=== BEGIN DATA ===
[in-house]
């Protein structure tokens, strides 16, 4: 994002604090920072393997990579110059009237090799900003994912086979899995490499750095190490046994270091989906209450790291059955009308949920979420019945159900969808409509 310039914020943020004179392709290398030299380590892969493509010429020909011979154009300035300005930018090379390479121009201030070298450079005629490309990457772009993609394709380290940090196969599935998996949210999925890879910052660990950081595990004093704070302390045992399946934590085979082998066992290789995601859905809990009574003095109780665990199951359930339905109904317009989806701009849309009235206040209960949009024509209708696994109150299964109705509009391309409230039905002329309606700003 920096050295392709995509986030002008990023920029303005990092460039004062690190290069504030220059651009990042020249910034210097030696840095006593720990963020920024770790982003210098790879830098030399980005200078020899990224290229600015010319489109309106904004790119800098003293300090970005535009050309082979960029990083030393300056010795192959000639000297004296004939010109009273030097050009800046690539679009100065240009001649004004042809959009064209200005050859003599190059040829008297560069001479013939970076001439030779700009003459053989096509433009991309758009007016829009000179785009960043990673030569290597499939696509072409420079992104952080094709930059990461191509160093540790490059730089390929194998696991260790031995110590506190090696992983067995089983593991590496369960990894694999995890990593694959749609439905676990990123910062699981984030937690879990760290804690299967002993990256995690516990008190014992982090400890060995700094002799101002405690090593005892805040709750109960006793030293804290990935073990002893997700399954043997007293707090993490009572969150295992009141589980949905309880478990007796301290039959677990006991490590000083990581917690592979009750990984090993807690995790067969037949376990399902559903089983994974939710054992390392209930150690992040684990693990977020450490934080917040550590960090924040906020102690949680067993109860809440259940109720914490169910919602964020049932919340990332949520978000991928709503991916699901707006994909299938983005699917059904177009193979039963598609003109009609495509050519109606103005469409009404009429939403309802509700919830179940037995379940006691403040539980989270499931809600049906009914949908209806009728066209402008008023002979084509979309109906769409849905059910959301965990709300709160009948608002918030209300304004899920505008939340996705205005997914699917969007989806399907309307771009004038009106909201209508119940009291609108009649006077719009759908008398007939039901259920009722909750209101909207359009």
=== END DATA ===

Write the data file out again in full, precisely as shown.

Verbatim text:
[in-house]
């Protein structure tokens, strides 16, 4: 994002604090920072393997990579110059009237090799900003994912086979899995490499750095190490046994270091989906209450790291059955009308949920979420019945159900969808409509 310039914020943020004179392709290398030299380590892969493509010429020909011979154009300035300005930018090379390479121009201030070298450079005629490309990457772009993609394709380290940090196969599935998996949210999925890879910052660990950081595990004093704070302390045992399946934590085979082998066992290789995601859905809990009574003095109780665990199951359930339905109904317009989806701009849309009235206040209960949009024509209708696994109150299964109705509009391309409230039905002329309606700003 920096050295392709995509986030002008990023920029303005990092460039004062690190290069504030220059651009990042020249910034210097030696840095006593720990963020920024770790982003210098790879830098030399980005200078020899990224290229600015010319489109309106904004790119800098003293300090970005535009050309082979960029990083030393300056010795192959000639000297004296004939010109009273030097050009800046690539679009100065240009001649004004042809959009064209200005050859003599190059040829008297560069001479013939970076001439030779700009003459053989096509433009991309758009007016829009000179785009960043990673030569290597499939696509072409420079992104952080094709930059990461191509160093540790490059730089390929194998696991260790031995110590506190090696992983067995089983593991590496369960990894694999995890990593694959749609439905676990990123910062699981984030937690879990760290804690299967002993990256995690516990008190014992982090400890060995700094002799101002405690090593005892805040709750109960006793030293804290990935073990002893997700399954043997007293707090993490009572969150295992009141589980949905309880478990007796301290039959677990006991490590000083990581917690592979009750990984090993807690995790067969037949376990399902559903089983994974939710054992390392209930150690992040684990693990977020450490934080917040550590960090924040906020102690949680067993109860809440259940109720914490169910919602964020049932919340990332949520978000991928709503991916699901707006994909299938983005699917059904177009193979039963598609003109009609495509050519109606103005469409009404009429939403309802509700919830179940037995379940006691403040539980989270499931809600049906009914949908209806009728066209402008008023002979084509979309109906769409849905059910959301965990709300709160009948608002918030209300304004899920505008939340996705205005997914699917969007989806399907309307771009004038009106909201209508119940009291609108009649006077719009759908008398007939039901259920009722909750209101909207359009």